Three arrests in connection with the murder of a Sikh activist in the country

Three arrests in connection with the murder of a Sikh activist in the country
Three arrests in connection with the murder of a Sikh activist in the country

According to court documents, they are Karan Brar, 22; Kamalpreet Singh, 22 years old and Karanpreet Singh, 28 years old. They were charged with first-degree murder and conspiracy to commit murder in Nijjar’s death.

This text is a translation of an article from CTV New.

The 45-year-old man was shot dead outside his gurdwara in Surrey, British Columbia on June 18, 2023.

At a news conference Friday, RCMP Deputy Commissioner and Commander of the Federal Policing Program in the Pacific Region, David Teboul, stressed that the murder remains the subject of a “very active investigation.”

“Separate and distinct investigations are underway into these matters, certainly not limited to the involvement of those arrested today, and these efforts include investigating links to the Government of India,” he said. He specifies.

See Jean-François Poudrier’s summary in the bulletin Noovo Info 17 in the video linked to the text.

While charges have been filed, authorities have remained tight-lipped about how their months-long investigation led them to the three suspects.

“In respect of the administration of justice and the upcoming legal proceedings, we cannot make any comment on the nature of the evidence collected by the police, nor on the motive for the murder,” said Mr. Teboul.

Friday’s indictments allege the plot took place in both Surrey and Edmonton between May 1, 2023 and the date of Nijjar’s murder.

Authorities could not comment on the immigration status of the three arrested men, but said they had arrived in Canada within the past five years and were not permanent residents.

Commissioner Mandeep Mooker, head of British Columbia’s Integrated Homicide Investigation Team, said police are also “aware that other people may have played a role” in the killing.

“We remain committed to finding and arresting each of these individuals,” Mr. Mooker added.

Authorities acknowledged that the update would leave many unanswered questions for the community, which has been shaken by Nijjar’s killing.

The assassination sparked a diplomatic crisis between Canada and India after Prime Minister Justin Trudeau announced that intelligence services were investigating reports of a potential link between the Indian government and the assassination.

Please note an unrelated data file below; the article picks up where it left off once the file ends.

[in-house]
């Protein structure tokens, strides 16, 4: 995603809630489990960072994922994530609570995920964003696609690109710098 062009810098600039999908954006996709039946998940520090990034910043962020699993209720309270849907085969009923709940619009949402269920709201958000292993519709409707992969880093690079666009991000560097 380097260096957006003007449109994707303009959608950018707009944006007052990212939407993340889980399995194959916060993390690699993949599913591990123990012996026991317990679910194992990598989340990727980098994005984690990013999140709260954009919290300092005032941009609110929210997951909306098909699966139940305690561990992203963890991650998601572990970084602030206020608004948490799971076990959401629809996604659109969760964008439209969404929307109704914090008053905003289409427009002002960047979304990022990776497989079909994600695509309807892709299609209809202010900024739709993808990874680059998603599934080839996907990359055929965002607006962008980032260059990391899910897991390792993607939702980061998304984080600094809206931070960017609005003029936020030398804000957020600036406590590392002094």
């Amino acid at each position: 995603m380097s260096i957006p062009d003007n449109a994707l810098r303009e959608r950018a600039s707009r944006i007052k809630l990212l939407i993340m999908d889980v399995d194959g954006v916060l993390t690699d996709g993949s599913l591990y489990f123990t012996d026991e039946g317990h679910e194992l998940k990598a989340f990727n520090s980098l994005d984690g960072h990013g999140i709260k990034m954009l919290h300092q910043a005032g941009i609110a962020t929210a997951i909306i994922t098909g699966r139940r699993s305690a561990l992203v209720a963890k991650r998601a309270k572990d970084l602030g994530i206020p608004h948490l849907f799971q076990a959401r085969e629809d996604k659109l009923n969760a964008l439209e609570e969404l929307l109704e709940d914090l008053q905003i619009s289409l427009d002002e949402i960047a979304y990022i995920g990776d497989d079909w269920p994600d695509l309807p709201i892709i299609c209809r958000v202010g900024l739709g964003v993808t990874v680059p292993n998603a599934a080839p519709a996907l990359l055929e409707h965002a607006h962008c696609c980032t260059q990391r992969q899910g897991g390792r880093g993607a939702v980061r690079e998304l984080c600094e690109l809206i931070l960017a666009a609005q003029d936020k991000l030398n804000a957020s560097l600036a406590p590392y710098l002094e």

Canadian Public Safety Minister Dominic Leblanc declined to confirm the Indian government connection on Friday, telling reporters on Parliament Hill that such matters are best handled by the RCMP.

“I have complete confidence in the security apparatus of the Government of Canada, in the work of the RCMP and that of the Canadian Security Intelligence Service,” he said at a press briefing.

“I believe the ongoing police operation today confirms that the RCMP takes these matters extremely seriously. But questions relating to particular links or the absence of links are correctly asked of the RCMP,” added Minister Leblanc at a press briefing.

Nijjar was the president of the Guru Nanak Sikh Gurdwara where he was killed in broad daylight by two masked gunmen.

Deputy Commissioner and officer in charge of the Surrey RCMP detachment, Brian Edwards, praised the gurdwara management for their assistance – and patience – during the murder investigation, even as she went through “heartbreak and intense pain.

“Investigations in Canada are complex,” he said. “They are very, very heavy and time consuming. So the support of these people and the wider community has been essential in getting us to where we are today.”

As a strong supporter of the Khalistan movement, which advocates the creation of a separate Sikh homeland in the Indian province of Punjab, he was a wanted man in India, where authorities labeled him a terrorist in 2020.

At the time of his death, he was organizing an unofficial referendum on Khalistan among the Sikh diaspora in British Columbia with the organization Sikhs For Justice.

With reporting from Rachel Aiello and Andrew Weichel for CTV News and the Canadian Press

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